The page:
IRVINE, Calif.—As Orange County, California, entered the state’s most restrictive COVID-19 monitoring tier with a surge in cases, shoppers flocked to grocery stores to bulk purchase, leaving shelves empty again.
The region landed in the purple tier on Nov. 16, prompting Gov. Gavin Newsom to order the closure of indoor gyms and cinemas. Restaurants are now prohibited from offering indoor dining. He later imposed a statewide overnight curfew for all purple tier counties, which took effect Nov. 21.
With the new orders in place, shoppers have been stockpiling on essentials as they did back in March. Stores appear to be better prepared this time around, and have placed limits on popular items to prevent shoppers from overbuying.
“We remind our customers constantly—and that’s why we have the quantity limits—to take what you need, and leave something behind for your neighbor,” Ralphs director of corporate affairs, John Votava, told The Epoch Times. “That’s the biggest thing that we can advocate for.”
Votava said the Ralphs supply chain “looks strong,” and that there haven’t been widespread reports of empty shelves at the grocery store chain.
Yet Costco, Ralphs, and Walmart have experienced stockpiling buyers in Tustin, Mission Viejo, and other Orange County cities, residents reported on Facebook.
Among items that are being hoarded are toilet paper, paper towels, canned food, cleaning supplies, and dry foods.
Walmart spokesperson Casey Staheli told The Epoch Times in an email: “As we would normally do during periods of high demand, we are working through our best-in-class supply chain to replenish items as quickly as possible.
“Our efforts include diverting products to areas as needed, coordinating supplier deliveries directly to stores, and taking several other measures to help us meet the needs of our customers.”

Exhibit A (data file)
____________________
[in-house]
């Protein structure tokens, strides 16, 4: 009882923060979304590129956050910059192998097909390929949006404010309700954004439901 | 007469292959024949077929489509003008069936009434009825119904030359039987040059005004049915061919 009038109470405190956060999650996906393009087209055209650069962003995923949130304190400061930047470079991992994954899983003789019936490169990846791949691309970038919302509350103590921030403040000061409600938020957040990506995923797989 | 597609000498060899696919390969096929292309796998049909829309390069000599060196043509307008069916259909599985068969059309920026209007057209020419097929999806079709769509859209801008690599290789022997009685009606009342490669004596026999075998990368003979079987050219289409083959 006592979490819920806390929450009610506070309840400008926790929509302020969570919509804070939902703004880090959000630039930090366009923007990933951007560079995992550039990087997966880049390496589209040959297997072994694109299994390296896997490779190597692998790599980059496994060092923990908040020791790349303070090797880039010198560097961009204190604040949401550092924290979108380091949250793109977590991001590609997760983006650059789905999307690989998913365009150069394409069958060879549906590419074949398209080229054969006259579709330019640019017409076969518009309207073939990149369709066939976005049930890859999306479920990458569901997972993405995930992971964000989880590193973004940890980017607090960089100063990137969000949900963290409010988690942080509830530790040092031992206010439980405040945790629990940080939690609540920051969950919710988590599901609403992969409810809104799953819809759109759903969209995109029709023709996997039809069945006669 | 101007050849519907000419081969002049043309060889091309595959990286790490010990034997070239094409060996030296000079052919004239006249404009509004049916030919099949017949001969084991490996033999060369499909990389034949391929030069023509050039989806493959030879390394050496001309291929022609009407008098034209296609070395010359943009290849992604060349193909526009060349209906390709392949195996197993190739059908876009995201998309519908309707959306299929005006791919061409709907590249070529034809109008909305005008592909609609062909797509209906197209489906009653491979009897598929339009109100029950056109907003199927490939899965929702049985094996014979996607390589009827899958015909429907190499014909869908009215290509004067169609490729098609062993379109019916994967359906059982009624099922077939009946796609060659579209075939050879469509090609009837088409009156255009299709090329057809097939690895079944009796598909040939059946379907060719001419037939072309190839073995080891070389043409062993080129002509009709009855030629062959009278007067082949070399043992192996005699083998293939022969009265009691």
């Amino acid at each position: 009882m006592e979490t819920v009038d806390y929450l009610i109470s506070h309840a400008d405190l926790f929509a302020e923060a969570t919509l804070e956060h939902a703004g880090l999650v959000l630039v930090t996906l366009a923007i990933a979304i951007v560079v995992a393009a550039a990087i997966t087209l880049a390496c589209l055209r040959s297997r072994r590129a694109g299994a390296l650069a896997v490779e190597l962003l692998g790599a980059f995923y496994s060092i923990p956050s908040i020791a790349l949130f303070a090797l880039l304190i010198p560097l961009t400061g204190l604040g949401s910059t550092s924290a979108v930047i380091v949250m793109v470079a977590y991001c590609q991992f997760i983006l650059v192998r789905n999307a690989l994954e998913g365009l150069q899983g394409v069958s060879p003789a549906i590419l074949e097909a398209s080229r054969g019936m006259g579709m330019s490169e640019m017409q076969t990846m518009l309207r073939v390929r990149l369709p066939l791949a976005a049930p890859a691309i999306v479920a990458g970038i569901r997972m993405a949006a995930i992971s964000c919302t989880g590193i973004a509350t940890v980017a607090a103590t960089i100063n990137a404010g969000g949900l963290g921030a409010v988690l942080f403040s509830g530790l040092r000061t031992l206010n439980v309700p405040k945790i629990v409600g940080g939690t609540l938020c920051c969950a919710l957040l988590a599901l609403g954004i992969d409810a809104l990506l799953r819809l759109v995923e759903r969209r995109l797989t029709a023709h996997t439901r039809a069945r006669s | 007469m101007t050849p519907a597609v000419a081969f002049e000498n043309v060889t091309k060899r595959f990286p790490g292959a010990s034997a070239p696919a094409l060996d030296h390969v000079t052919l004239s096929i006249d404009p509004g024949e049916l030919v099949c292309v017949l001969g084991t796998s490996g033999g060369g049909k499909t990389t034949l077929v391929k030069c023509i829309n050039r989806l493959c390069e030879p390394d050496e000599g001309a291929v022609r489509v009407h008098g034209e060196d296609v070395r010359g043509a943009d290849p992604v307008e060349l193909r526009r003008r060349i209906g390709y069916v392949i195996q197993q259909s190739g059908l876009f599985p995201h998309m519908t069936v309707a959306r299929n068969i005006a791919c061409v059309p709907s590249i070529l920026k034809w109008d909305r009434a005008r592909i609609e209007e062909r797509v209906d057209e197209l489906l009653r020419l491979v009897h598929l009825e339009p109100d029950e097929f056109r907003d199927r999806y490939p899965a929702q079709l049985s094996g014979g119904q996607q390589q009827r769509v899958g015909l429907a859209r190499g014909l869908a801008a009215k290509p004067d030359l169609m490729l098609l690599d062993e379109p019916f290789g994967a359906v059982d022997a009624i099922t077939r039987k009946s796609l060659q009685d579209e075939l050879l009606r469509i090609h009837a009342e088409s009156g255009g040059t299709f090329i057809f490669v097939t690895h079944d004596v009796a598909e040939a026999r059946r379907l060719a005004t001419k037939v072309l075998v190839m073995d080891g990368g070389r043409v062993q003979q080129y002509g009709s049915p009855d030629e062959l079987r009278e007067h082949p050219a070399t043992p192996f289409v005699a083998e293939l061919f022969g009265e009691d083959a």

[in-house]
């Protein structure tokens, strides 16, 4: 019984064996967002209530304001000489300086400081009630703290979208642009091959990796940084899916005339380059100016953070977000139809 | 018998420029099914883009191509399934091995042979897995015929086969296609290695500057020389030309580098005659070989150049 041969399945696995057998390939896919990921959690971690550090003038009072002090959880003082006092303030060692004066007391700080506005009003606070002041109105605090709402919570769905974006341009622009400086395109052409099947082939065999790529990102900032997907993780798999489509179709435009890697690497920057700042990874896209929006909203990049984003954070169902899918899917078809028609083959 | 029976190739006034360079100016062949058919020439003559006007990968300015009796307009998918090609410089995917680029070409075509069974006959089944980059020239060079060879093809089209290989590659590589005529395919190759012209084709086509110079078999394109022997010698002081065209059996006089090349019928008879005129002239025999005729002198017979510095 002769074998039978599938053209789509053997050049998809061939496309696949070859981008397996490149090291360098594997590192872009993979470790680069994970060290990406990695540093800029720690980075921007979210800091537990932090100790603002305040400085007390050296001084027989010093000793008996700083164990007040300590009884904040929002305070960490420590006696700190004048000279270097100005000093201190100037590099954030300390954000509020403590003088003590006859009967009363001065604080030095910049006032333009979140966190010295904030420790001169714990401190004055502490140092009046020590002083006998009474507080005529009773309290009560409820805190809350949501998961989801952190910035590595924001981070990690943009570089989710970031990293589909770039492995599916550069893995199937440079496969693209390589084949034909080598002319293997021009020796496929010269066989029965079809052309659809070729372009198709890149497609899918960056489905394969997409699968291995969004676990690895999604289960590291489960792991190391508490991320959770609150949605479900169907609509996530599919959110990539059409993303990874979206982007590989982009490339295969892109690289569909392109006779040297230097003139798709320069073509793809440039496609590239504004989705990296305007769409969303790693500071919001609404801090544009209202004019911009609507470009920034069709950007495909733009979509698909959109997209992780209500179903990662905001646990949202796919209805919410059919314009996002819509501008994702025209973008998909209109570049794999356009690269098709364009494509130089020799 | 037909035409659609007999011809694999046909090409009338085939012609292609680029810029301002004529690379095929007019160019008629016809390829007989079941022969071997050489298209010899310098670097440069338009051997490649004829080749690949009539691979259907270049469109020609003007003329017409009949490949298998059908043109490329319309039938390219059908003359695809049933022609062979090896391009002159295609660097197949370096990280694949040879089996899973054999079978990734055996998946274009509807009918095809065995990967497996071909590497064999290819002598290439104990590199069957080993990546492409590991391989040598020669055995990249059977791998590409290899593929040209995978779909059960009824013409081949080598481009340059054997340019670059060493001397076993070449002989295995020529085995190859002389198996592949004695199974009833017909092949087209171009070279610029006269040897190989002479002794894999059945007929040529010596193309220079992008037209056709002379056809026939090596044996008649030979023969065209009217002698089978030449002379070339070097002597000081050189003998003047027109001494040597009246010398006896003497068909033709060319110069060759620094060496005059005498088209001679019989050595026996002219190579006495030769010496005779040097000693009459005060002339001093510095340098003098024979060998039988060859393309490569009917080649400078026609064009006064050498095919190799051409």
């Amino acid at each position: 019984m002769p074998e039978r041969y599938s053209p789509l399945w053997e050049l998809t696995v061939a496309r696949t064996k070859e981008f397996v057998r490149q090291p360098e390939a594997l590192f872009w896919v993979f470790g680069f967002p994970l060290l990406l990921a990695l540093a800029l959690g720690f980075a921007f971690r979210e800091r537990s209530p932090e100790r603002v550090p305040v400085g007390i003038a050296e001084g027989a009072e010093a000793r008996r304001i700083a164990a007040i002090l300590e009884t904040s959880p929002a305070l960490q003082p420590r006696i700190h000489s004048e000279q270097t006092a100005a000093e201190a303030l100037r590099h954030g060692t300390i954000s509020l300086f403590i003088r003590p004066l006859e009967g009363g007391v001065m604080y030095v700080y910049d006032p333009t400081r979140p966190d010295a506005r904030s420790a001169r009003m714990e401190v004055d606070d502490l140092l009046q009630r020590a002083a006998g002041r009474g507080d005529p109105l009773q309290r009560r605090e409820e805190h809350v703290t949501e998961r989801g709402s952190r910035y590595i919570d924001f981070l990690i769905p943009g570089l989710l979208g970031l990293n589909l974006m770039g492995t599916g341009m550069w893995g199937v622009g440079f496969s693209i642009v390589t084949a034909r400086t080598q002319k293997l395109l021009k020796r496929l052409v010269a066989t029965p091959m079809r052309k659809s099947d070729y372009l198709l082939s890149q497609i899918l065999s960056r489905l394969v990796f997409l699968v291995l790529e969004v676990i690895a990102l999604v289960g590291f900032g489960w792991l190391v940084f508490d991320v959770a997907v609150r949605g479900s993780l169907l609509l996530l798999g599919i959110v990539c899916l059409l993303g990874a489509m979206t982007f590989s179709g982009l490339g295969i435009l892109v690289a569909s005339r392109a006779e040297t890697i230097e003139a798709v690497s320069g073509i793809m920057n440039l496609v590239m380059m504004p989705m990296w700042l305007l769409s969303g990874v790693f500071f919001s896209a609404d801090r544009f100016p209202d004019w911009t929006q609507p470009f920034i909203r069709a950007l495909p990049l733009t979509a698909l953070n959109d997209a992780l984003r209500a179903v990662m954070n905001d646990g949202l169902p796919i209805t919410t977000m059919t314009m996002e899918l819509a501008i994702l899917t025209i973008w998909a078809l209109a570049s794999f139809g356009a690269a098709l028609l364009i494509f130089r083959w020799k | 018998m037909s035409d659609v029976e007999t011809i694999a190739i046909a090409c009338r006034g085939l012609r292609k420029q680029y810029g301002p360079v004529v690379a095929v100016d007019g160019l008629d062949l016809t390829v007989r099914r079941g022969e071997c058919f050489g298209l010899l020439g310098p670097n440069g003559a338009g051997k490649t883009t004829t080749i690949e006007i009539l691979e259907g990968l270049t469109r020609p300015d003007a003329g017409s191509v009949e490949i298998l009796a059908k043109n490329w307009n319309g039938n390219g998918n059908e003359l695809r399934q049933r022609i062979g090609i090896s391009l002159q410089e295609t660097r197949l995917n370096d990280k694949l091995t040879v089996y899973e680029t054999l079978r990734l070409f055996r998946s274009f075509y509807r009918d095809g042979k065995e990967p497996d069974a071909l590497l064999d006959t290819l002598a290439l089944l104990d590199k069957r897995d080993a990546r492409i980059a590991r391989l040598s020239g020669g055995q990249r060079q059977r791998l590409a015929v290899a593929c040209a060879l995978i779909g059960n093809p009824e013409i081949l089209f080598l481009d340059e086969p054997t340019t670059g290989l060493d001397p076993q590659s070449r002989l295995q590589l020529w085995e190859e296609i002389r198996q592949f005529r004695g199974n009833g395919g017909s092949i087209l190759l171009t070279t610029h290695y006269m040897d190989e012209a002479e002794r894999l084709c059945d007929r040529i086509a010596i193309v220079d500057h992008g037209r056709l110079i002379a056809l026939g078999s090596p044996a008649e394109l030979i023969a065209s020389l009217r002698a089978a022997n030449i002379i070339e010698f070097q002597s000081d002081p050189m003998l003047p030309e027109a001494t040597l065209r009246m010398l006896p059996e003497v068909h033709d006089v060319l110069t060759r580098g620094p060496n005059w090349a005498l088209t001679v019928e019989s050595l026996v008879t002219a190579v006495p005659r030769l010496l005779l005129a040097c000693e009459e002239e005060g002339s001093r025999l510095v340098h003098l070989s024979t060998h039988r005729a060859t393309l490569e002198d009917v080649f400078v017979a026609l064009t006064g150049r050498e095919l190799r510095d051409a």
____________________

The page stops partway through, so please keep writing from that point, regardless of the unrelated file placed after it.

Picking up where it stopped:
According to Katie Denis, vice president of research at the Consumer Brands Association (CBA), “retailer limits are a responsible way of ensuring that everyone gets what they need.”
She said the industry is in a fundamentally different place than earlier this spring.
“I think that we’ve increased the resiliency of our supply chains and have done so much to ramp up production—from 24/7 shifts, to contracting with external manufacturers—really making sure we can get the things that people need and rely on,” Denis told The Epoch Times.
She said grocery stores are a consumer-centric industry that will do everything possible to meet the demand, and the industry shifted in real time to adjust to the panic-buying seen earlier in the year.
One of the challenges brought on by stockpiling, though, is price gouging.
“What we do not want to see is people hoarding supplies and charging obscene amounts for them on third-party websites and things of that nature,” Denis said. “That is never OK. There is no manufacturer that makes products that will ever charge that much.”
Denis is optimistic that the hoarding won’t be as bad as in the spring. According to a survey that CBA conducted, 65 percent of Americans aren’t afraid of a shortage, while nearly one-third is.
“So I think we just have to be mindful of buying what we need, not more than we need, and making sure that everyone has enough, because everyone should have enough,” Denis said. “At this point, I think that we have really strengthened to a degree that that’s possible.”